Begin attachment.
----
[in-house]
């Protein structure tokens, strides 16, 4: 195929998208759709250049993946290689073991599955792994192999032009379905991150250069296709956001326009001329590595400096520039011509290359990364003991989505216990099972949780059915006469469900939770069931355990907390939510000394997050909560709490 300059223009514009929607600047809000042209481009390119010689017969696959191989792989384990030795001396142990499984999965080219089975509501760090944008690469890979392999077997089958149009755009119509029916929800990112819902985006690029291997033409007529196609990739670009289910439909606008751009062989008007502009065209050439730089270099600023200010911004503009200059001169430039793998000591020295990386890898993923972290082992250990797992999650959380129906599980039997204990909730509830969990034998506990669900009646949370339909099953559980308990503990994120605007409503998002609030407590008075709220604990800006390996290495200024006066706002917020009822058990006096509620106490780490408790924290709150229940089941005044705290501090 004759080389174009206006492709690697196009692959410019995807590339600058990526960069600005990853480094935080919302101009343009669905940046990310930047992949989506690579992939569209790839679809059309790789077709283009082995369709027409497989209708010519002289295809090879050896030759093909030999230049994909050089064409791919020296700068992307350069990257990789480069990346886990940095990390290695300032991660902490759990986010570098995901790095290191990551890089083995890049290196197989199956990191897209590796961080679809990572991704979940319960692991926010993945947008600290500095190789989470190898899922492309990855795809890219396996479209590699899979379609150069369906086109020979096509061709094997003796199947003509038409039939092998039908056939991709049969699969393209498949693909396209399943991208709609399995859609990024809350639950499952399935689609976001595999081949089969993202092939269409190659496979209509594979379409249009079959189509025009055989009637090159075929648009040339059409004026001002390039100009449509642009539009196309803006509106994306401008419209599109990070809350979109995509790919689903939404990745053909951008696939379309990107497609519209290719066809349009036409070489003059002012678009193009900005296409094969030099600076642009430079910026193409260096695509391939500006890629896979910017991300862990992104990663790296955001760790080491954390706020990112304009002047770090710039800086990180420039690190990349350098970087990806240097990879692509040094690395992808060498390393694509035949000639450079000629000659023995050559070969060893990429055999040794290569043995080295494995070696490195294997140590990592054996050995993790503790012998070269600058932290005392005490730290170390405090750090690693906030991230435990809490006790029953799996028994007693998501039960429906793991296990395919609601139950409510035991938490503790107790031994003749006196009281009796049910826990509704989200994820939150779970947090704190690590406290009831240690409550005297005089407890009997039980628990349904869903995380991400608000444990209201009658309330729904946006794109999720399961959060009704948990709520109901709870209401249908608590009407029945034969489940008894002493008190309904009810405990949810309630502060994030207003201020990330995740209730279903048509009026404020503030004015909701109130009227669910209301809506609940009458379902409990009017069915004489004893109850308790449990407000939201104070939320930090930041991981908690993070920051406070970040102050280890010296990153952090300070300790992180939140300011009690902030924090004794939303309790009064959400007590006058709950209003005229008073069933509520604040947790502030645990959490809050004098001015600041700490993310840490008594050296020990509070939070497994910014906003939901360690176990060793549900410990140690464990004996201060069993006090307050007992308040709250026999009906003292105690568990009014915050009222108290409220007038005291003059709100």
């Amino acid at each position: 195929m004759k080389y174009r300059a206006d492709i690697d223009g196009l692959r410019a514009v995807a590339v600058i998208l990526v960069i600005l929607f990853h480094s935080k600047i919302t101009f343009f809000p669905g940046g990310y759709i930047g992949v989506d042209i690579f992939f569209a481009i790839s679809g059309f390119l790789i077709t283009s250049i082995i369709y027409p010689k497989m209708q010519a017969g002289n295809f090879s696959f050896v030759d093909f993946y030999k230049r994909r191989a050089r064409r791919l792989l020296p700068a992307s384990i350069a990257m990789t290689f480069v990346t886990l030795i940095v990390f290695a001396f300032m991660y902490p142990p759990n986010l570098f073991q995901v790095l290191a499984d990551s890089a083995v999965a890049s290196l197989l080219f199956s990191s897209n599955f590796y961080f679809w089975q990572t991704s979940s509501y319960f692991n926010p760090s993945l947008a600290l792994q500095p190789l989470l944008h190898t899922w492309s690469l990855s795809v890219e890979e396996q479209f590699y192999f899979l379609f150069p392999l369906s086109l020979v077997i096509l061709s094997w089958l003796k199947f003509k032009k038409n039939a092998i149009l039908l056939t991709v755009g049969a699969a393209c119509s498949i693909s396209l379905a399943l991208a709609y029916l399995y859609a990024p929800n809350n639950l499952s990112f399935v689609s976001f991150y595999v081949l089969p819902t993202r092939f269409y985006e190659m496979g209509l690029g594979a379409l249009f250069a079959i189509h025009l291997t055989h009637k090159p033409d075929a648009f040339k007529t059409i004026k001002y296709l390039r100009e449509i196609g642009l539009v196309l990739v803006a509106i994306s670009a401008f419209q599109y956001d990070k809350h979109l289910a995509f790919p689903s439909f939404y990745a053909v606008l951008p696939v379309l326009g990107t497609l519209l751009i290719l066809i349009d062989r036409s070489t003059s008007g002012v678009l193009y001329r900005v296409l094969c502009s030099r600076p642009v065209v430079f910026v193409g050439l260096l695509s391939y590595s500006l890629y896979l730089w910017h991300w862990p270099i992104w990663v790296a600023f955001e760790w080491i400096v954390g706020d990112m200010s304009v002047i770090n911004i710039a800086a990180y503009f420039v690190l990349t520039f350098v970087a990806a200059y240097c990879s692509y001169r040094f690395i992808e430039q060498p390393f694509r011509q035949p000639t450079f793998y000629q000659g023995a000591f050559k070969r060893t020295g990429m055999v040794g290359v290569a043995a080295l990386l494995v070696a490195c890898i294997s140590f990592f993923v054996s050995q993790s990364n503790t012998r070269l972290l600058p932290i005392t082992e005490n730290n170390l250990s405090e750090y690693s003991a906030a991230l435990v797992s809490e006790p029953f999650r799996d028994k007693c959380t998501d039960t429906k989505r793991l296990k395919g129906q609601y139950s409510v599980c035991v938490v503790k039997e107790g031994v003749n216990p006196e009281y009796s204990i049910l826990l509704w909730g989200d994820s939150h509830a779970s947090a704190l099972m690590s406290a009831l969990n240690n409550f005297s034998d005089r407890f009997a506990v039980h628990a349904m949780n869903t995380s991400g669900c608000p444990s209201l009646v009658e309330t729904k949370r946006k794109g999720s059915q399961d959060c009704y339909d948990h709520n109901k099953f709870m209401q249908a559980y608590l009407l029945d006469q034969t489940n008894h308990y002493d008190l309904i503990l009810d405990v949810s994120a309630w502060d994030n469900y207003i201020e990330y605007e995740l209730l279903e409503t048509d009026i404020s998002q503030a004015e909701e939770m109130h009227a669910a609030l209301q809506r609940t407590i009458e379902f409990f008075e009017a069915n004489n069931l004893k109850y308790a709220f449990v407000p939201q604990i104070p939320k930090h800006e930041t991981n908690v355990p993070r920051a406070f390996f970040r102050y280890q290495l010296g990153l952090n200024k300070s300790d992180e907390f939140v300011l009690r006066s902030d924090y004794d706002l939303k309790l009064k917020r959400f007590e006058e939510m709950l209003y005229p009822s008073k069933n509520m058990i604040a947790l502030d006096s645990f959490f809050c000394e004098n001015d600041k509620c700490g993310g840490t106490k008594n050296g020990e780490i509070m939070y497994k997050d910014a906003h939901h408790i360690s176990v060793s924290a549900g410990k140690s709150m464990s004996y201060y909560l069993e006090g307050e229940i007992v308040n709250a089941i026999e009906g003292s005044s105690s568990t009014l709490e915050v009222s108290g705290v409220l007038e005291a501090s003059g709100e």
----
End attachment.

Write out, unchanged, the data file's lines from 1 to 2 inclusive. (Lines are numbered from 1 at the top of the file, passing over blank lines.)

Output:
[in-house]
């Protein structure tokens, strides 16, 4: 195929998208759709250049993946290689073991599955792994192999032009379905991150250069296709956001326009001329590595400096520039011509290359990364003991989505216990099972949780059915006469469900939770069931355990907390939510000394997050909560709490 300059223009514009929607600047809000042209481009390119010689017969696959191989792989384990030795001396142990499984999965080219089975509501760090944008690469890979392999077997089958149009755009119509029916929800990112819902985006690029291997033409007529196609990739670009289910439909606008751009062989008007502009065209050439730089270099600023200010911004503009200059001169430039793998000591020295990386890898993923972290082992250990797992999650959380129906599980039997204990909730509830969990034998506990669900009646949370339909099953559980308990503990994120605007409503998002609030407590008075709220604990800006390996290495200024006066706002917020009822058990006096509620106490780490408790924290709150229940089941005044705290501090 004759080389174009206006492709690697196009692959410019995807590339600058990526960069600005990853480094935080919302101009343009669905940046990310930047992949989506690579992939569209790839679809059309790789077709283009082995369709027409497989209708010519002289295809090879050896030759093909030999230049994909050089064409791919020296700068992307350069990257990789480069990346886990940095990390290695300032991660902490759990986010570098995901790095290191990551890089083995890049290196197989199956990191897209590796961080679809990572991704979940319960692991926010993945947008600290500095190789989470190898899922492309990855795809890219396996479209590699899979379609150069369906086109020979096509061709094997003796199947003509038409039939092998039908056939991709049969699969393209498949693909396209399943991208709609399995859609990024809350639950499952399935689609976001595999081949089969993202092939269409190659496979209509594979379409249009079959189509025009055989009637090159075929648009040339059409004026001002390039100009449509642009539009196309803006509106994306401008419209599109990070809350979109995509790919689903939404990745053909951008696939379309990107497609519209290719066809349009036409070489003059002012678009193009900005296409094969030099600076642009430079910026193409260096695509391939500006890629896979910017991300862990992104990663790296955001760790080491954390706020990112304009002047770090710039800086990180420039690190990349350098970087990806240097990879692509040094690395992808060498390393694509035949000639450079000629000659023995050559070969060893990429055999040794290569043995080295494995070696490195294997140590990592054996050995993790503790012998070269600058932290005392005490730290170390405090750090690693906030991230435990809490006790029953799996028994007693998501039960429906793991296990395919609601139950409510035991938490503790107790031994003749006196009281009796049910826990509704989200994820939150779970947090704190690590406290009831240690409550005297005089407890009997039980628990349904869903995380991400608000444990209201009658309330729904946006794109999720399961959060009704948990709520109901709870209401249908608590009407029945034969489940008894002493008190309904009810405990949810309630502060994030207003201020990330995740209730279903048509009026404020503030004015909701109130009227669910209301809506609940009458379902409990009017069915004489004893109850308790449990407000939201104070939320930090930041991981908690993070920051406070970040102050280890010296990153952090300070300790992180939140300011009690902030924090004794939303309790009064959400007590006058709950209003005229008073069933509520604040947790502030645990959490809050004098001015600041700490993310840490008594050296020990509070939070497994910014906003939901360690176990060793549900410990140690464990004996201060069993006090307050007992308040709250026999009906003292105690568990009014915050009222108290409220007038005291003059709100």